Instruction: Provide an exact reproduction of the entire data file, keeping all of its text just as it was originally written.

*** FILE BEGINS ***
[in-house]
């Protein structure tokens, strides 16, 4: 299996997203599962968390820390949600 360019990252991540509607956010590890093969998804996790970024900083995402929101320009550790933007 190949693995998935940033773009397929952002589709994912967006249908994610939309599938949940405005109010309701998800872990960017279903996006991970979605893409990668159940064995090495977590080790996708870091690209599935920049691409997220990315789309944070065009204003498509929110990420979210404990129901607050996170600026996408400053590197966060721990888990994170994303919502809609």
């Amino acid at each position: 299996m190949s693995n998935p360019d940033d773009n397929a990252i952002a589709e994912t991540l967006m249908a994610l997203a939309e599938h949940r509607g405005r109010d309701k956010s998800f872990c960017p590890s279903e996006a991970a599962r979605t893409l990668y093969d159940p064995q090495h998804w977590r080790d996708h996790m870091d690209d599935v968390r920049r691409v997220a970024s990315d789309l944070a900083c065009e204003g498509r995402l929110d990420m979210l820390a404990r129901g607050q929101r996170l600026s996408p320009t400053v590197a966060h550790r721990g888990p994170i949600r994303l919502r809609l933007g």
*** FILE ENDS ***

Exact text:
[in-house]
């Protein structure tokens, strides 16, 4: 299996997203599962968390820390949600 360019990252991540509607956010590890093969998804996790970024900083995402929101320009550790933007 190949693995998935940033773009397929952002589709994912967006249908994610939309599938949940405005109010309701998800872990960017279903996006991970979605893409990668159940064995090495977590080790996708870091690209599935920049691409997220990315789309944070065009204003498509929110990420979210404990129901607050996170600026996408400053590197966060721990888990994170994303919502809609």
């Amino acid at each position: 299996m190949s693995n998935p360019d940033d773009n397929a990252i952002a589709e994912t991540l967006m249908a994610l997203a939309e599938h949940r509607g405005r109010d309701k956010s998800f872990c960017p590890s279903e996006a991970a599962r979605t893409l990668y093969d159940p064995q090495h998804w977590r080790d996708h996790m870091d690209d599935v968390r920049r691409v997220a970024s990315d789309l944070a900083c065009e204003g498509r995402l929110d990420m979210l820390a404990r129901g607050q929101r996170l600026s996408p320009t400053v590197a966060h550790r721990g888990p994170i949600r994303l919502r809609l933007g």